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The Decay of Isis Or The Events Surrounding the Decline of the Matriarchal Society in Egypt

By the Zen werewolF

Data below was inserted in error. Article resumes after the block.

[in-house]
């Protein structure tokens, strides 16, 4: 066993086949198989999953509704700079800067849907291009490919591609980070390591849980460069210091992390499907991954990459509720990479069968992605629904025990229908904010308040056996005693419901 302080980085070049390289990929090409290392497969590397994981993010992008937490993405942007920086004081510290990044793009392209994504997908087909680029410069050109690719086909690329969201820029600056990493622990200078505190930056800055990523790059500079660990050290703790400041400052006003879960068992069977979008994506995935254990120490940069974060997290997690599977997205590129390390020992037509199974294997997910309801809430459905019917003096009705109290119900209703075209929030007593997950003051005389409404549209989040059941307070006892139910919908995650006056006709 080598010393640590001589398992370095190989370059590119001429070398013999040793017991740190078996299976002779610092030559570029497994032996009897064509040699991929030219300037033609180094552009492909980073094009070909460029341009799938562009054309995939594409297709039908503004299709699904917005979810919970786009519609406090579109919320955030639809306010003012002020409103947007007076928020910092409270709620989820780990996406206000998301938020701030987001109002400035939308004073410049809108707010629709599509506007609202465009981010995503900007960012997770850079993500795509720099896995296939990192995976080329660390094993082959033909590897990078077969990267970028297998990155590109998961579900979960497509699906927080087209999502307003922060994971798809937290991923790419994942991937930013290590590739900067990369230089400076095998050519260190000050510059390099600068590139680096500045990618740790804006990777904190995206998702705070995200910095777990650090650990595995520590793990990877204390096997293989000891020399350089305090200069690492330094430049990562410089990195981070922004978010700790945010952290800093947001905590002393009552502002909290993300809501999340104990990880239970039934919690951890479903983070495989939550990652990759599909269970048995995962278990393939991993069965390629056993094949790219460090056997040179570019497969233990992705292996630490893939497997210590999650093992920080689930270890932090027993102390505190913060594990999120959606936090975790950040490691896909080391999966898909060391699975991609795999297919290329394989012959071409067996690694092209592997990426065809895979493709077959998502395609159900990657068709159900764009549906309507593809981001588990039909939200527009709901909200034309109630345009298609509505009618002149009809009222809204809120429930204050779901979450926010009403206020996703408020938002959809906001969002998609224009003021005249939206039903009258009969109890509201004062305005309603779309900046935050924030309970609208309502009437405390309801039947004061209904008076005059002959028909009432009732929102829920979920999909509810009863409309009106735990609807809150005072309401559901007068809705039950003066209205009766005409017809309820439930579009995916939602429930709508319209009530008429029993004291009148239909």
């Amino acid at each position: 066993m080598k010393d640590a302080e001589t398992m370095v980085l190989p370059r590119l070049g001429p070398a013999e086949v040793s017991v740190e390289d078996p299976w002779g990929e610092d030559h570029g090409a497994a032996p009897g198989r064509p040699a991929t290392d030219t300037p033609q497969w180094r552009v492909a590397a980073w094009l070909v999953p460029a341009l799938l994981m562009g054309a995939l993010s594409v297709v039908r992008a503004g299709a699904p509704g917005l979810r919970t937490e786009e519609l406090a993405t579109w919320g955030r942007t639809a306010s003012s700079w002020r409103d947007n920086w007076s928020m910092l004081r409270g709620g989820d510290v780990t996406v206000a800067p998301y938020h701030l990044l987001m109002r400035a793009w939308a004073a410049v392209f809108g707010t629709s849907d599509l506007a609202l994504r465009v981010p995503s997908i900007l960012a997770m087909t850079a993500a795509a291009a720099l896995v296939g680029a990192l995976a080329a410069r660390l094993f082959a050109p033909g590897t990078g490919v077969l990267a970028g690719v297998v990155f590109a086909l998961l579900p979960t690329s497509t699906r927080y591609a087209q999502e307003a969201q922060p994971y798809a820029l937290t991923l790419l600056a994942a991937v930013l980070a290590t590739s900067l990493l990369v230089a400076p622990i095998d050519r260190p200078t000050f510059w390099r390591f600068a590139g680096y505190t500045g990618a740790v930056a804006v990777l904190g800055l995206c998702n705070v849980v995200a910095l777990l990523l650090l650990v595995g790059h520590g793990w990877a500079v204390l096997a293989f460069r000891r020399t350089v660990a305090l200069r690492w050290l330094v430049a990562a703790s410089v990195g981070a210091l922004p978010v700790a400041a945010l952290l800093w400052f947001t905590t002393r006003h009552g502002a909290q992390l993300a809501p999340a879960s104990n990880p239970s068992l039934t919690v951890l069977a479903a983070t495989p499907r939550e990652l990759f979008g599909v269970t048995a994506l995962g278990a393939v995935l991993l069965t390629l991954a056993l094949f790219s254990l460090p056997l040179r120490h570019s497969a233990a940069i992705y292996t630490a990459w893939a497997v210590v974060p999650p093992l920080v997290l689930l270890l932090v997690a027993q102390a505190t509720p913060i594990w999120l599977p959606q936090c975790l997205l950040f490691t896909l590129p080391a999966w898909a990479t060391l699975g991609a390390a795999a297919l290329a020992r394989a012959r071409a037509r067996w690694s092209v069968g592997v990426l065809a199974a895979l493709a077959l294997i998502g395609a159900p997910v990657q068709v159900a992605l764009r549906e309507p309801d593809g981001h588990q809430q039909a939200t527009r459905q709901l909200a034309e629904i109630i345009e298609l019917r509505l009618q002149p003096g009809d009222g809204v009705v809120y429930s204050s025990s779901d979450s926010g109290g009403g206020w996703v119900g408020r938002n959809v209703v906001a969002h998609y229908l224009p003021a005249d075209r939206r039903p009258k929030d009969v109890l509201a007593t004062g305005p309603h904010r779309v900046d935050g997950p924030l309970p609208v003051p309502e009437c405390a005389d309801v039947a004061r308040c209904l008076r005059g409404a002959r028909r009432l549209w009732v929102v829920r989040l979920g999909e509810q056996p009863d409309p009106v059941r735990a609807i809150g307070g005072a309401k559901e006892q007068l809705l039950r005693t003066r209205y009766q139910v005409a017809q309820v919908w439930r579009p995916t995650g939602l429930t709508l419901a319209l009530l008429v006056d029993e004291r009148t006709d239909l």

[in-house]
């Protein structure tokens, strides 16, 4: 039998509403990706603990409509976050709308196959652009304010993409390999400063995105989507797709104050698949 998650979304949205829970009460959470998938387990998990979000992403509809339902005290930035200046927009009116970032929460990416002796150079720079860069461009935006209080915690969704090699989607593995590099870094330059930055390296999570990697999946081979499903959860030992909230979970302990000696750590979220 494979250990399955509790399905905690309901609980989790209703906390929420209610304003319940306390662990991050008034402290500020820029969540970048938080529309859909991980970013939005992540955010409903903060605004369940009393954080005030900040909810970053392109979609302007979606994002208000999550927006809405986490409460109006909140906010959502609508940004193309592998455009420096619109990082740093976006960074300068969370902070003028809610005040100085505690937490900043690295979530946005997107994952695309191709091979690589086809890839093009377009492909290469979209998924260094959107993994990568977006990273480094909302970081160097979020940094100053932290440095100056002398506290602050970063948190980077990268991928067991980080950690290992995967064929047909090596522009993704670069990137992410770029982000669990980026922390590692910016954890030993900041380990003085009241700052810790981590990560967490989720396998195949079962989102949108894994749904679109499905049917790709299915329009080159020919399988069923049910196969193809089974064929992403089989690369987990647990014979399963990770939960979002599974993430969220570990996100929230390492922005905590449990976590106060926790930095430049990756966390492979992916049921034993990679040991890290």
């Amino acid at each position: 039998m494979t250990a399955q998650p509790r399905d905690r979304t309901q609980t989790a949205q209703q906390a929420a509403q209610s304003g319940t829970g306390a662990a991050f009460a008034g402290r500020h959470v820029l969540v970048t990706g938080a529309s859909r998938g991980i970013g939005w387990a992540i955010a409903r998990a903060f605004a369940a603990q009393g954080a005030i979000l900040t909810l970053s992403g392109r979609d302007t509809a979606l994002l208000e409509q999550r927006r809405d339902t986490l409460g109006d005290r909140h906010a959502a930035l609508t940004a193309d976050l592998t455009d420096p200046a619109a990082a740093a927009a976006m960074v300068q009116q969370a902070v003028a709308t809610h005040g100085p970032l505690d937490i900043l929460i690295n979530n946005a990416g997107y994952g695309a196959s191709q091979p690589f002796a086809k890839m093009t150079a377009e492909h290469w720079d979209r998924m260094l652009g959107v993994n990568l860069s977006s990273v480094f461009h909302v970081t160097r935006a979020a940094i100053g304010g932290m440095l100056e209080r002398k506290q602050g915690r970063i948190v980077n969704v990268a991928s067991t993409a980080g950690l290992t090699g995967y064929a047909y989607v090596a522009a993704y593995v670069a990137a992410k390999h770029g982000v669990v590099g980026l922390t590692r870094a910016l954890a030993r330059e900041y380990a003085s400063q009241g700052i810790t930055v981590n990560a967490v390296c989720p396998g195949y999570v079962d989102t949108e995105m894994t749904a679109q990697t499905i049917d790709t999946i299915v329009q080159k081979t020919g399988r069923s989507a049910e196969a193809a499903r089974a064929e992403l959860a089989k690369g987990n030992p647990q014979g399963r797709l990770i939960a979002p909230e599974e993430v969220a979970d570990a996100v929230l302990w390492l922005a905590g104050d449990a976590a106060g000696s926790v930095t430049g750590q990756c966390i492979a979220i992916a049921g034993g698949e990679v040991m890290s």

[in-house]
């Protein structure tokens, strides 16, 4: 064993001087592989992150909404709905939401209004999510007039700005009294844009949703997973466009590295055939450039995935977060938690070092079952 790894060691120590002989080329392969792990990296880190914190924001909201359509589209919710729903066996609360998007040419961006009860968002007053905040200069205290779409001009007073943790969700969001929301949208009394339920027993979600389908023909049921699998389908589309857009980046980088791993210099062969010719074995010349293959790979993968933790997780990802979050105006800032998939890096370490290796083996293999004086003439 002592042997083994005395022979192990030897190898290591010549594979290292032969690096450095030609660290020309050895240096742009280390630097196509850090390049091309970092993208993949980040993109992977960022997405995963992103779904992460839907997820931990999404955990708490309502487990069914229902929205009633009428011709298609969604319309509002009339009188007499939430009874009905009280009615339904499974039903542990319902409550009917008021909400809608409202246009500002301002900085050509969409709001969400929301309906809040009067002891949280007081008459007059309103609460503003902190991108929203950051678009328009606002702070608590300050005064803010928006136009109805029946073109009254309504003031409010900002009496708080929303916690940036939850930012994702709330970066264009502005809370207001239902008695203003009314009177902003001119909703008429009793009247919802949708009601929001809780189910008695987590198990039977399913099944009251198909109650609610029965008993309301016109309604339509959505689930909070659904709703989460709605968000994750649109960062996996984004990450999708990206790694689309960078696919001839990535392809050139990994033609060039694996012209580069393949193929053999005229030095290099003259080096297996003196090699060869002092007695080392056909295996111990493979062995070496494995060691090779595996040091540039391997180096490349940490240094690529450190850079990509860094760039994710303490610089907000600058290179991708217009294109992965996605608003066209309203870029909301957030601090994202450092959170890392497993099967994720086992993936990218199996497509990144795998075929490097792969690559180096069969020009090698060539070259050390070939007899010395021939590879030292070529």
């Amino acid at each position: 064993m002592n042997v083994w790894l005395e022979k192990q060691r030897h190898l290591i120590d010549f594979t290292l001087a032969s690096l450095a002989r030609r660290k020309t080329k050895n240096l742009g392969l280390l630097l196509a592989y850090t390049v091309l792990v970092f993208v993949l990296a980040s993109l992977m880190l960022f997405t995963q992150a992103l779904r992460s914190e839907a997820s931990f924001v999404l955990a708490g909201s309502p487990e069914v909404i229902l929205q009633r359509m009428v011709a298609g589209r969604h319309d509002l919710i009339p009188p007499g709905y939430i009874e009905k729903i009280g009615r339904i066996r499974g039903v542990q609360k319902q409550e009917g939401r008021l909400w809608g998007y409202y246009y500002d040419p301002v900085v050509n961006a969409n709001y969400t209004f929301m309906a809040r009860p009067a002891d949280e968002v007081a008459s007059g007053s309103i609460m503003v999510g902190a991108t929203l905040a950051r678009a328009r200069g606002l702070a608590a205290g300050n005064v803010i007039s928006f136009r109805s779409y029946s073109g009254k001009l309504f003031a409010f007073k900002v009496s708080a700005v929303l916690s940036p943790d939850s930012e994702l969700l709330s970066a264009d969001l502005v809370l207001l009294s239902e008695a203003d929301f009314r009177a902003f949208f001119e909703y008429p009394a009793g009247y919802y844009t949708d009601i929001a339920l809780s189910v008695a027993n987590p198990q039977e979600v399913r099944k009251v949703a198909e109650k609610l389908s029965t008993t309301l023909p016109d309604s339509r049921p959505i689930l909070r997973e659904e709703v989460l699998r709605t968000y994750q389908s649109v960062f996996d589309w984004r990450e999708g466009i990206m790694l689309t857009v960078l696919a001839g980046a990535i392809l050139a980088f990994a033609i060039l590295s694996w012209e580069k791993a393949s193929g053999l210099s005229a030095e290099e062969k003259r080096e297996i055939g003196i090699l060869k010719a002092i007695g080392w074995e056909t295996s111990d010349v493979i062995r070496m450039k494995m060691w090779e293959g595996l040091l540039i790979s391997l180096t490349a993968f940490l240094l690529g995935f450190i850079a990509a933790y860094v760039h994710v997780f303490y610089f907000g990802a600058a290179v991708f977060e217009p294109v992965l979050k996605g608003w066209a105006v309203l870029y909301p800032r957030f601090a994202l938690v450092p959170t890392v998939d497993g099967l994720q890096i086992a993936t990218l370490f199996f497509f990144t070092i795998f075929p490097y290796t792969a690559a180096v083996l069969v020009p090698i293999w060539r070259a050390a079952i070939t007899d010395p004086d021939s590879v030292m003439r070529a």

To understand a society, we must look at the myths and the religions produced by that society. By examining the changes wrought upon a society’s myths throughout its history, we can come to a greater understanding of what life must have been like on a daily basis in that society. Thus, when we examine the Neolithic Period of Egyptian religion and mythology, and trace the changes that occur in that mythology as the years pass, we can see a pattern emerge portraying a slow shift in the balance of power from women to men. The matriarchal period of Egypt appears to have extended from prehistoric time up until the first appearance of Osiris c. 3000 BC. This gradual introduction of a male deity into a society parallels the slow colonization of Egypt by foreigners from the north. However, the paradigm shift from a matriarchal to a patriarchal society does not completely overtake Egypt until the very beginning of the New Kingdom, c. 1570 BC. Throughout all areas of the near and middle east during the Neolithic period there appeared to have been a widespread Goddess cult, based on the recovery of the so-called “Venus figurines” from widely scattered archeological sites. The similarity of style in these figurines suggests that a similarity of worship and rituals could also have existed. This Goddess cult could very well have been the origin of all matriarchal societies, especially those of an agricultural bias, such as Egypt and its neighbors to the northeast in the Mesopotamia. The clans of Egypt were matrilineal, in that the mother was seen as the primary parent of her family, perhaps due to a lack of knowledge regarding the processes of conception. If this were so, the act of gestation and of giving birth must have seemed a magical act. Thus it was that family lineage was traced through the female gender, going from mother to daughter instead of from father to son. After countless generations of this type of culture, it is easy to understand how the oldest ancestors of any given clan could have first been revered, then deified, and finally mythologized into becoming a proto-goddess. If this were the case, it would help explain the similarities and the differences in Goddess worship throughout prehistoric Egypt. Prior to c. 3000 BC, Egypt was divided into Upper Egypt, where the Goddess was known as Nekhebt, and Lower Egypt, where the Goddess was known as Ua Zit. Nekhebt was personified in the form of a vulture, while Ua Zit was personified as a cobra. In fact, the sigil of a cobra eventually came to symbolize the word Goddess in hieroglyphic writings. Then, c. 3000 BC, there is evidence of an invasion of Egypt by people from Mesopotamia. These people brought with them the concept of kingship, as well as the technology of brick building and writing, as well as the introduction of Mesopotamian motifs into Egyptian artwork. They also brought the concepts of a male deity. Up until this invasion, Ua Zit and Nekhebt were the supreme deities in Egypt, but after the establishment of a kingship, and the unification of Upper and Lower Egypt under one king, Ua Zit and Nekhebt were demoted. Interestingly enough, as this first introduction of a male pantheon was underway, there was the formation of a religion based around the Lady of the Serpents on the isle of Crete. This seems to indicate that refugees had fled the formation of the First Dynasty of Egypt, bringing with them the worship of their Goddess. Ua Zit is also known as Hathor, who was the primal serpent believed to exist at the beginning of time, and who made the heaven, the earth, and all life. Hathor also threatened to destroy all of creation and return to Her primal state as a serpent behind all things. This legend of creation seems to be another form of the legend of Tiamet, from nearby Mesopotamia, which also indicates the cultural influences of this time in Egypt. It is during this period of religious and social upheaval that a great deal of changes in the pantheon of the Egyptians takes place. Pictures from this time show the sun God Hor-Wer riding in his boat of the heavens. This deity is also known as Shu, or Lord Air. Through examination of the hieroglyphs, we see that the sign for air is a sail, and the sign for the word God is a series of banners or pendants, such as those seen at the prow of boats. Therefore, this first male deity can be seen to be arriving in Egypt as a part of an invasion force, rather than an indigenous deity arising from amidst the population. Even as the glyph for Goddess is rooted in the concept of the serpent, as the cobra, so too the glyph for God rooted in the concept of war banners. The followers of Hor-Wer, or Horus, as He eventually came to be known, formed an aristocracy of through conquering and unifying Egypt. This aristocracy, known as the Shemsu-Hor, came to influence all the political aspects of Egypt. Records from this time indicate that men with red hair were sacrificed at the grave of Osiris. The red hair seems to indicate that these men were foreigners, and the symbolism behind their sacrifice ties into the legend of Osiris, Horus, and Isis. Isis is also a composite Goddess. It is important to note that the name Isis is actually Greek, and that Her Egyptian name was Au Set. In human form, Isis also wore a cobra upon her forehead, much like Ua Zit, and is represented as wearing the wings of Nekhebt, indicating that She is the culmination of both deities. Isis is attributed with the invention of agriculture, with the establishment of the laws of the land, and, until the arrival of Ptah, is credited with the creation of the cosmos. She also appropriates the position of Nut and Hathor. Prior to Hathor, Nut was said to have existed when nothing else had been created, and that She was responsible for all that had come into being. Once Hathor became an important deity, Nut’s importance was lessened, until Isis appropriated the personality of Hathor. Nut was thereafter known as the mother of Isis. Because Isis was a later incarnation of Ua Zit, She was also an incarnation of the Goddess Hathor, the primal serpent. (It is interesting to note that the symbol of a serpent as a symbol of a priestess or prophetess still appears in our language in the word ‘pythoness.’) Isis was not the only female deity of the time, however. Maat, who represented the order of the universe and all that was righteous, retained her own individuality by becoming a possession of the male deities. Maat became known as the Eye of Horus at first, then later was known as the Eye of Ra, and finally the Eye of Ptah. Maat is also understood to represent the embodiment of the cobra, the essence of wisdom. Along with Maat, there were countless other lesser Goddesses, such as Bast, Iusaset, and Sekhmet. Isis, however, was still in charge of Egypt, at least in a mythological sense. This fact is reflected in both her title as The Throne and in the dominance of the Queen over the King in terms of political power. Even wives enjoyed authority over their husbands, the husbands having agreed formally in the marriage contracts of the time. Anecdotes recounted by Herodotus indicate that the women went to the marketplace to carry out business affairs while their husbands stayed home weaving on their looms. Daughters, not sons, inherited the royal throne, and all property went to the female line, from the rulers on down through the social structure. The woman was the mistress of the house, in complete control of all decisions regarding her property. Egyptian women even did all the wooing and often deliberately intoxicated men to weaken their protestations. Eventually a subtle shift came about in the ruling class, whereupon brother-sister marriages developed, allowing sons to gain the royal privilege. As this shift in policy came about, it was reflected in the myth of Isis and Osiris. Osiris, who was Isis’ brother, also became Her lover. Then, c. 2400 BC, a series of aggressive invasions began to move through Canaan down into Egypt. These Indo-European invaders brought their own religion with them, a patriarchal religion which worshiped a supreme Father deity. These invaders introduced the concept of light as good and dark as evil. This was a time of war, for the invaders appear to have been involved in a religious crusade of sorts. The God which these invaders worshiped seems to have been the Zoroastrian God Ahura Mazda, also known as the ‘Lord of Light.’ In light of this fact, the simultaneous appearance in the Pyramid Texts of the equation of Horus with Ra becomes important. Ra, much like Hor-Wer, is portrayed as the sun that rides the heavens in His sacred boat, and is known by the name ‘Lord of Light.’ This indicates that the God of the Indo-European invaders had invaded the mythological structure of Egypt. This illustrates the proposition that religion and politics were identical, that no major event or battle could occur without being replicated through cultural mythology. As the invaders gained more territory, the theologies of the area became intertwined. Despite the conqueror's efforts to belittle and destroy Goddess worship, Isis and Her many masks of divinity continued to draw followers. One example of this war between male and female deities is the legend of Ra and Zet, later called Apophis. Zet was the serpent of darkness Ra fought daily when the sun rose. The undercurrent of this myth can be seen as a struggle between the primal Goddess, a serpent, and Ra, the new God from the north. Another tactic in this struggle between conflicting ideologies was the introduction of the God Ptah. Ptah was credited with the creation of all existence through an act of divine masturbation. This then eliminated the need for either Isis or Nut in the creation myths of Egypt. It was a deliberate attempt to establish the male deities as either the dominant husbands or the divine assassins of the female deities. Then the northern groups, c. 1900 BC, brought cuneiform to Egypt. The introduction of cuneiform to Egypt at this time, when the patriarchal forces were clashing so severely with the matriarchal, suggests that existing tablets of laws could have been changed to fit the patriarchal beliefs. This would account for the gradual changes in the society of this time. From c. 1900 BC up through c. 1570 BC, women lost their right to choose their own partners at will, and the wife became subject to her husbands lordship. It was also during this period that children became members of the father’s kin, as opposed to the mother. By c. 1570 BC, the patriarchy was firmly entrenched in Egypt, and the rulers had begun accepting wives sent to them from neighboring countries as a form of tribute. Hittite, Hurrian, and Kassite princesses married Egyptian kings. It was also during this time that there were no priestesses available in the temples, and the word pharaoh came to be applied solely to the king rather than the royal house. This drastic change in the social structure culminated in c. 1300 BC with the religious revolution of Ikhnaton. Ikhnaton not only rejected all deities but Ra, who he renamed Aten, but he also relocated the traditional seat of power to El Amarna. In doing this, he succeeded in finally establishing a patriarchal society, nearly seventeen hundred years after the first introduction of male deities to Egyptian theology. This did not completely decimate the worship of Isis as a deity. Followers of Isis spread outward in a variety of directions as the years progressed. A Roman era temple of Isis on the banks of the Thames in the British Isles attests to this very fact. But it did signal the end to the era of the matriarchal society in Egypt.